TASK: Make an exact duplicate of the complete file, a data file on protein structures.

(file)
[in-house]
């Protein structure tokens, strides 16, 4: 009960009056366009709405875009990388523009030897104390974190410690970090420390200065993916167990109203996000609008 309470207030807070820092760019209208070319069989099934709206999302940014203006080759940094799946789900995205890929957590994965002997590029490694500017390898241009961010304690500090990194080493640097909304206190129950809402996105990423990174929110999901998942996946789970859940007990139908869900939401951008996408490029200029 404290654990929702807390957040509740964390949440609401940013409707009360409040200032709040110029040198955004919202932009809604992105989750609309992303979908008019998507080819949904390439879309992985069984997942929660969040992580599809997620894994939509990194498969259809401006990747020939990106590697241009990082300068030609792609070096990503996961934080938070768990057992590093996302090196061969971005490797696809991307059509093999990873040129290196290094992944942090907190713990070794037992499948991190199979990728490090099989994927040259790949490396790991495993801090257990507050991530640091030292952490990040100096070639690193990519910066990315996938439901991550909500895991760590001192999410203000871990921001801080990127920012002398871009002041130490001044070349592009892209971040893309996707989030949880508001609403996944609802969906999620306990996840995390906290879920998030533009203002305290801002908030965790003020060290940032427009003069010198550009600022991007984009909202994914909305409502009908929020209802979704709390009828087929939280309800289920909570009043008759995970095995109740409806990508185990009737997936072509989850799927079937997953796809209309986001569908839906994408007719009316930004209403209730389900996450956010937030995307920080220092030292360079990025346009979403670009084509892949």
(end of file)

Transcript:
[in-house]
């Protein structure tokens, strides 16, 4: 009960009056366009709405875009990388523009030897104390974190410690970090420390200065993916167990109203996000609008 309470207030807070820092760019209208070319069989099934709206999302940014203006080759940094799946789900995205890929957590994965002997590029490694500017390898241009961010304690500090990194080493640097909304206190129950809402996105990423990174929110999901998942996946789970859940007990139908869900939401951008996408490029200029 404290654990929702807390957040509740964390949440609401940013409707009360409040200032709040110029040198955004919202932009809604992105989750609309992303979908008019998507080819949904390439879309992985069984997942929660969040992580599809997620894994939509990194498969259809401006990747020939990106590697241009990082300068030609792609070096990503996961934080938070768990057992590093996302090196061969971005490797696809991307059509093999990873040129290196290094992944942090907190713990070794037992499948991190199979990728490090099989994927040259790949490396790991495993801090257990507050991530640091030292952490990040100096070639690193990519910066990315996938439901991550909500895991760590001192999410203000871990921001801080990127920012002398871009002041130490001044070349592009892209971040893309996707989030949880508001609403996944609802969906999620306990996840995390906290879920998030533009203002305290801002908030965790003020060290940032427009003069010198550009600022991007984009909202994914909305409502009908929020209802979704709390009828087929939280309800289920909570009043008759995970095995109740409806990508185990009737997936072509989850799927079937997953796809209309986001569908839906994408007719009316930004209403209730389900996450956010937030995307920080220092030292360079990025346009979403670009084509892949």